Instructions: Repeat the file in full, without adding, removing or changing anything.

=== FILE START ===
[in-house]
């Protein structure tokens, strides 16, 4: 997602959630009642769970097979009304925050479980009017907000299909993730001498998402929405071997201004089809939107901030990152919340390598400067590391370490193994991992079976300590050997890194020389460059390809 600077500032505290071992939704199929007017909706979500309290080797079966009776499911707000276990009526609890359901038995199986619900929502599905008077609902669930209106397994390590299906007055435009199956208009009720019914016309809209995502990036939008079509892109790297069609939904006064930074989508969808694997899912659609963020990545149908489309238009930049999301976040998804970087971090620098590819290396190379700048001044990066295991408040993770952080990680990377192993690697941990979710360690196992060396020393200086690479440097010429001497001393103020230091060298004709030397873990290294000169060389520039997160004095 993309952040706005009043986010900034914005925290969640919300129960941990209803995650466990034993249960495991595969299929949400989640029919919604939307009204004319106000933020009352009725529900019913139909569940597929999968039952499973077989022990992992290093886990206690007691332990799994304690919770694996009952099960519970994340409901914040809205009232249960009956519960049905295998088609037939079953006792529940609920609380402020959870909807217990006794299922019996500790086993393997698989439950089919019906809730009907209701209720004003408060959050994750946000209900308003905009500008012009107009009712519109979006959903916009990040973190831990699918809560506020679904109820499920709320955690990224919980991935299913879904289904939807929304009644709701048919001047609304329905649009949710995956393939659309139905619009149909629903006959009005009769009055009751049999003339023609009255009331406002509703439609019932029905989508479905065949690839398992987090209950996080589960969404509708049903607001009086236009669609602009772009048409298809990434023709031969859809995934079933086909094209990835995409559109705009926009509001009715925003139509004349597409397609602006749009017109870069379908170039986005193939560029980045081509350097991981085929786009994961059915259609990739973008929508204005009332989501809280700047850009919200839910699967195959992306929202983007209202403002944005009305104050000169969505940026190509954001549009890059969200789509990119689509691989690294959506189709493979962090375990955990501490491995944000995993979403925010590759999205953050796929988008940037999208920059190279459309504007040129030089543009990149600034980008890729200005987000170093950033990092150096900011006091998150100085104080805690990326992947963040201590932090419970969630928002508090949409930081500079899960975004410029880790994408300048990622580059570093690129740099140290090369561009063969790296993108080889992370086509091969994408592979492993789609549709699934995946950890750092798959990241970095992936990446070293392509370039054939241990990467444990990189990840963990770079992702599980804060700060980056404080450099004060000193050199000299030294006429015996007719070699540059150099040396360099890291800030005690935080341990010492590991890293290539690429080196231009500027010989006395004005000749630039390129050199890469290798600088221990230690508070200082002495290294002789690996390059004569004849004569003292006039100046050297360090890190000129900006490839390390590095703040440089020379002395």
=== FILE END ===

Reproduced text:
[in-house]
């Protein structure tokens, strides 16, 4: 997602959630009642769970097979009304925050479980009017907000299909993730001498998402929405071997201004089809939107901030990152919340390598400067590391370490193994991992079976300590050997890194020389460059390809 600077500032505290071992939704199929007017909706979500309290080797079966009776499911707000276990009526609890359901038995199986619900929502599905008077609902669930209106397994390590299906007055435009199956208009009720019914016309809209995502990036939008079509892109790297069609939904006064930074989508969808694997899912659609963020990545149908489309238009930049999301976040998804970087971090620098590819290396190379700048001044990066295991408040993770952080990680990377192993690697941990979710360690196992060396020393200086690479440097010429001497001393103020230091060298004709030397873990290294000169060389520039997160004095 993309952040706005009043986010900034914005925290969640919300129960941990209803995650466990034993249960495991595969299929949400989640029919919604939307009204004319106000933020009352009725529900019913139909569940597929999968039952499973077989022990992992290093886990206690007691332990799994304690919770694996009952099960519970994340409901914040809205009232249960009956519960049905295998088609037939079953006792529940609920609380402020959870909807217990006794299922019996500790086993393997698989439950089919019906809730009907209701209720004003408060959050994750946000209900308003905009500008012009107009009712519109979006959903916009990040973190831990699918809560506020679904109820499920709320955690990224919980991935299913879904289904939807929304009644709701048919001047609304329905649009949710995956393939659309139905619009149909629903006959009005009769009055009751049999003339023609009255009331406002509703439609019932029905989508479905065949690839398992987090209950996080589960969404509708049903607001009086236009669609602009772009048409298809990434023709031969859809995934079933086909094209990835995409559109705009926009509001009715925003139509004349597409397609602006749009017109870069379908170039986005193939560029980045081509350097991981085929786009994961059915259609990739973008929508204005009332989501809280700047850009919200839910699967195959992306929202983007209202403002944005009305104050000169969505940026190509954001549009890059969200789509990119689509691989690294959506189709493979962090375990955990501490491995944000995993979403925010590759999205953050796929988008940037999208920059190279459309504007040129030089543009990149600034980008890729200005987000170093950033990092150096900011006091998150100085104080805690990326992947963040201590932090419970969630928002508090949409930081500079899960975004410029880790994408300048990622580059570093690129740099140290090369561009063969790296993108080889992370086509091969994408592979492993789609549709699934995946950890750092798959990241970095992936990446070293392509370039054939241990990467444990990189990840963990770079992702599980804060700060980056404080450099004060000193050199000299030294006429015996007719070699540059150099040396360099890291800030005690935080341990010492590991890293290539690429080196231009500027010989006395004005000749630039390129050199890469290798600088221990230690508070200082002495290294002789690996390059004569004849004569003292006039100046050297360090890190000129900006490839390390590095703040440089020379002395």